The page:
I have two illustrations to share with you and your audience and I don’t think they’ve ever been shown to the public before. These were sketches Susan made for Lights Out that did not make it into the book. I love these too!
Me: Oh wow! Thank you for sharing those with us! They are beautiful. This is the fourth time you’ve visited my blog. You have numerous picture books published now. Yet I’ve still seen you post on social media a few times over the years about being rejected. There seems to be a myth among new writers that once you reach a certain point in your career, you’ll never be rejected again. Can you talk about rejection? Do you still get them? How do you handle them?
Marsha: First of all, thank you for having me back to your blog – four times! I always feel welcome and have a good time answering your questions.
I am rejected numerous times each month, sometimes numerous times each week! My agent shares each rejection with me – bittersweet. I have two manuscripts out now that I particularly love. They have received over ten rejections each. I always feel a little pang, a bit of disappointment with each rejection. All any writer can do is to keep writing and keep submitting their best work.
I have a big slide I share with students when I visit schools. It has 13 big “noes” and one tiny “yes.” They represent the 13 rejections I received for my first book, Heart of a Tiger, and the one “yes” that led to the story being published and winning multiple awards. I tell the students they only need one “yes” to be on the way to where they want to be. Some of them take this to heart, duplicating the slide in their notebooks.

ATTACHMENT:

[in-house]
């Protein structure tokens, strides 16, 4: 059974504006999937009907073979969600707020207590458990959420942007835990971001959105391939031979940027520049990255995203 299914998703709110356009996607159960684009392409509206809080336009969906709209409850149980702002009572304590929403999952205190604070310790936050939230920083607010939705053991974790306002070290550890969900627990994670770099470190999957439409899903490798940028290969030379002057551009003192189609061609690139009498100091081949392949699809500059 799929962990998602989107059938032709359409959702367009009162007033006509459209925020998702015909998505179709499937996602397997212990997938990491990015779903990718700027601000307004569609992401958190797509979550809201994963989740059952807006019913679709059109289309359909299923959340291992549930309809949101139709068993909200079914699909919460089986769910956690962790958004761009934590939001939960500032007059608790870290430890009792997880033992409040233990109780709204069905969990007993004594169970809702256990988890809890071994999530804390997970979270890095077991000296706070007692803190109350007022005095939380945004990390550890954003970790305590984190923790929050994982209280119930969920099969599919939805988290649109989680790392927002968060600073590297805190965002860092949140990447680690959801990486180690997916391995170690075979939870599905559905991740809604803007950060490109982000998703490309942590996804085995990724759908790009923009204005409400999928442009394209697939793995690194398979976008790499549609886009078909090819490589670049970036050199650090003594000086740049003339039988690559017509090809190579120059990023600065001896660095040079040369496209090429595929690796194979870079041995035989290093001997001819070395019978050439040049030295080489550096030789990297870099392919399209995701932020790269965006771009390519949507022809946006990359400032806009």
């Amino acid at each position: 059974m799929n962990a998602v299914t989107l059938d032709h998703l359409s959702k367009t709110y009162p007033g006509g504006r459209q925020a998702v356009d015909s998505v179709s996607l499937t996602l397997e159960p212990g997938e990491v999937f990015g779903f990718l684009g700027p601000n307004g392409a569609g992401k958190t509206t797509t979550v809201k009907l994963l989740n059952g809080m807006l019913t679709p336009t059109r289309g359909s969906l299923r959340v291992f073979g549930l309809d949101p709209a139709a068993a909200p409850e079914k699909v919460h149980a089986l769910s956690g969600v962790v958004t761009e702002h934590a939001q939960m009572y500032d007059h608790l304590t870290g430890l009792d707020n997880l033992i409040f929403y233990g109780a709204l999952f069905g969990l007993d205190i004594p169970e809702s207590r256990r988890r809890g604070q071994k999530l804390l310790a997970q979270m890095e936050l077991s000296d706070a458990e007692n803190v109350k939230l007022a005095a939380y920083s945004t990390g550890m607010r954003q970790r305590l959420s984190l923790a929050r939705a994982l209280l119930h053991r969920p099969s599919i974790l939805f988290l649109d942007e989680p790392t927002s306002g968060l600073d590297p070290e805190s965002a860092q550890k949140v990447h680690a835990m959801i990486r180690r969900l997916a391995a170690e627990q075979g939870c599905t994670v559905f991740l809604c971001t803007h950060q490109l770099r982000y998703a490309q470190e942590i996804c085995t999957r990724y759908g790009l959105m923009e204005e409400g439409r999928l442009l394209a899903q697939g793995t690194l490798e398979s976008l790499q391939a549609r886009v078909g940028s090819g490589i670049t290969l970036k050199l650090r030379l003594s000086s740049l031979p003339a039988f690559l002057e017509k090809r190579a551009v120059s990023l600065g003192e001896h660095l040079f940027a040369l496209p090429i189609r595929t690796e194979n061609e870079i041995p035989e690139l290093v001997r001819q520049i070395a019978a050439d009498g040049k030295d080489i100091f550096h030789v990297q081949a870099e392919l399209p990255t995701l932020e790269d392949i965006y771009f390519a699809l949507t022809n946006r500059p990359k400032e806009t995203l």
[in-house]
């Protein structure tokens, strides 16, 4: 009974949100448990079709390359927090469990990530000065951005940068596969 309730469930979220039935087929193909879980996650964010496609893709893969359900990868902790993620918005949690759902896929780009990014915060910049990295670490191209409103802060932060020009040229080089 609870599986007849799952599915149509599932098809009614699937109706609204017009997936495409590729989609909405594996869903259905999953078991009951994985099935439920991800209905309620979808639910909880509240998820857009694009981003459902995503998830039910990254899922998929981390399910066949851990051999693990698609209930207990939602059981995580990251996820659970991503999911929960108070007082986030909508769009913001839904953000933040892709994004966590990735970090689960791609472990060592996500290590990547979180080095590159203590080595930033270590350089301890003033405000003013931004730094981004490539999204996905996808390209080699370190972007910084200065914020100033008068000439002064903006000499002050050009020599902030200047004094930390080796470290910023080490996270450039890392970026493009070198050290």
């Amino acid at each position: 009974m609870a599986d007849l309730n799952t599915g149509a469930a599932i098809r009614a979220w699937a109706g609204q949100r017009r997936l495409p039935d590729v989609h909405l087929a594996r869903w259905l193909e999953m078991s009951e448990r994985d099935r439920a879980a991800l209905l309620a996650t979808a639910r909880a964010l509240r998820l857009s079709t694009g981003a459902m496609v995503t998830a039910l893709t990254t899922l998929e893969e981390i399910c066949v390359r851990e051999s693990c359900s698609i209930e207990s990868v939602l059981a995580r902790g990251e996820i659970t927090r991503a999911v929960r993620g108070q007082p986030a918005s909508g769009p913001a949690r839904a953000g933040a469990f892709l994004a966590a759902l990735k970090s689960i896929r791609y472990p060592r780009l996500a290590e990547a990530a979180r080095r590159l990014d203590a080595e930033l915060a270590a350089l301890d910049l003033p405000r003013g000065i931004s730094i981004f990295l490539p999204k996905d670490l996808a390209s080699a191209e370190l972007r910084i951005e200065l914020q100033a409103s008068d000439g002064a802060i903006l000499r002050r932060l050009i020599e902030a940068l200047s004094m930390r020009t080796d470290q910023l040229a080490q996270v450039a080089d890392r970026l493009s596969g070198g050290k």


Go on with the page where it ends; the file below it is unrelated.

Me: I love that. Do you have any future books or projects that we can look forward to?
Marsha: I’m very excited about my next book, which has an environmental theme, but I can’t share the title or details yet. It hasn’t even been announced in Publisher’s Weekly!
Regarding projects, I’ve found it challenging to write during the current crises, but I’ve recently started entering my office again. I have four stories that I’m excited to finish, from the super silly to the serious.
But right now, my main focus is to help launch Lights Out into the world. Members of the International Dark Sky Association and other groups have reached out and I’m hoping we can collaborate on projects that will make people aware of what they can do to help bring natural light back to the night.
Thank you for visiting my blog again Marsha. Dear readers, not only will you (and little ones) learn about light pollution through this story, but you will enjoy the journey that Fox and his friends make. And I think that you too will find the beauty tucked away in each of the illustrations as breathtaking as I did. This is not a book to be missed.